Early indications that low mental quality of life scores in recently unwell older people predict downstream functional decline.

Atlas A, Grimmer K, Kennedy K - Clin Interv Aging (2015)

CONSORT diagram reporting subject attrition over the study period.
© Copyright Policy
Related In: Results  -  Collection

License
Show All Figures
getmorefigures.php?uid=PMC4401334&req=5

f2-cia-10-703: CONSORT diagram reporting subject attrition over the study period.
Mentions: This paper reports on our analysis of a subset of the total recruited sample, this being the 148 subjects who provided complete data at all three time points (baseline, 1 month, and 3 months post ED discharge) for all variables of interest. The consort diagram reporting subject recruitment and attrition over the study period is provided in Figure 2.

Bottom Line: MCS at 1 month (MCS1) post ED discharge was significantly associated with instrumental activities of daily living at 1 (r=0.45, P<0.001) and 3 months (r=0.401, P=0.001) post ED discharge, but not at baseline (r=0.010, P>0.05).There were no significant confounders.Low MCS scores 1 month after a minor health crisis appear to significantly predict downstream FD.

View Article: PubMed Central - PubMed

Affiliation: International Centre for Allied Health Evidence, University of South Australia, Adelaide, SA, Australia.

ABSTRACT

Background: Accurately detecting markers of early functional decline (FD) are essential to support older people to successfully age in place; however, these markers are poorly understood. We tested the hypothesis that compromised mental quality of life after a minor health crisis could be an early predictor of FD.

Methods: This longitudinal observational cohort study was conducted in the emergency department (ED) of a large Australian hospital and in the community. Data were collected from 148 community-dwelling people aged 65+ years, who provided data at recruitment (baseline), and at 1 month and 3 months post discharge from the ED. Short Form-12 mental quality of life component scores (MCS) were regressed with patient descriptors taken at baseline (age, sex, socioeconomic status, education, Mini-Mental State Examination, and primary language), and over-time estimates of FD taken at baseline, and at 1 and 3 months post discharge (instrumental activities of daily living, frequency of falls and hospitalizations, use of gait aids, receipt of community services, living status, and requiring a carer).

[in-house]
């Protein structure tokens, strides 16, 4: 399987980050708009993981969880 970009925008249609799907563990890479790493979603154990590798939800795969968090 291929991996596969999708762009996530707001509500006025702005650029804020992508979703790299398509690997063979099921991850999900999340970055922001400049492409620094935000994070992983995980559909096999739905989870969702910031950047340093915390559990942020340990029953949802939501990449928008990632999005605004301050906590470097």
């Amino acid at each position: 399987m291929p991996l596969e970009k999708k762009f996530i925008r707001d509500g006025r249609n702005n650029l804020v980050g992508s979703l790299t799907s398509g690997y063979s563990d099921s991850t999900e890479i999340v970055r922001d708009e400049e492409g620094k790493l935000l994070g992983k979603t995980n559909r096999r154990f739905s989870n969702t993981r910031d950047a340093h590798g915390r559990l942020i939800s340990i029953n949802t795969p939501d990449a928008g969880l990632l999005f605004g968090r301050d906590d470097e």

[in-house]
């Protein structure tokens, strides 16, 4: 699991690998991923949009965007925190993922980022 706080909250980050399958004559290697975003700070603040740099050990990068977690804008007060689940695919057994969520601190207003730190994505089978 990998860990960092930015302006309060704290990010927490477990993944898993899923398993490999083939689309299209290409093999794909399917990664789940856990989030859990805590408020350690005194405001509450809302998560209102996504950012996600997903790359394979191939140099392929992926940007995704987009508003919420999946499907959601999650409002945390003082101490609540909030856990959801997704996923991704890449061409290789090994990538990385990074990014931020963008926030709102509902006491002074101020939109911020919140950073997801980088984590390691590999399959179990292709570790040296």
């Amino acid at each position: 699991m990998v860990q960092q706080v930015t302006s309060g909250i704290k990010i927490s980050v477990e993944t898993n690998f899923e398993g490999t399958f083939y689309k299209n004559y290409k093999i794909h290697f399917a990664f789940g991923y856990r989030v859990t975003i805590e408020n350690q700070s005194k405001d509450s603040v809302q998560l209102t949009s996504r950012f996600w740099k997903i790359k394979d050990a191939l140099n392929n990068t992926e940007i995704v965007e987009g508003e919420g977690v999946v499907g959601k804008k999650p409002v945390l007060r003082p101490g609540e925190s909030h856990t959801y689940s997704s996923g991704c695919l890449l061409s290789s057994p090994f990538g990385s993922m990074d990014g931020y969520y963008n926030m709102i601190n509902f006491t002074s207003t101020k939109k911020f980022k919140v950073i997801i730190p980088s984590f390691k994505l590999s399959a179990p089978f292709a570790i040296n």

Results: MCS at 1 month (MCS1) post ED discharge was significantly associated with instrumental activities of daily living at 1 (r=0.45, P<0.001) and 3 months (r=0.401, P=0.001) post ED discharge, but not at baseline (r=0.010, P>0.05). Subjects with lower than the population median MCS showed a significant linear decline in total instrumental activities of daily living scores over 3 months (P=0.025). There was no linear trend over time in the relationship between MCS1 with frequency of falls (P=0.20) or hospitalizations (P=0.42); however, there was a significant difference at 3 months post ED discharge for falls (P=0.036) and hospitalizations (P=0.039) between low and high MCS1 groups. There were no significant confounders.

Conclusion: Low MCS scores 1 month after a minor health crisis appear to significantly predict downstream FD. This finding needs to be tested in a larger sample.

No MeSH data available.


Related in: MedlinePlus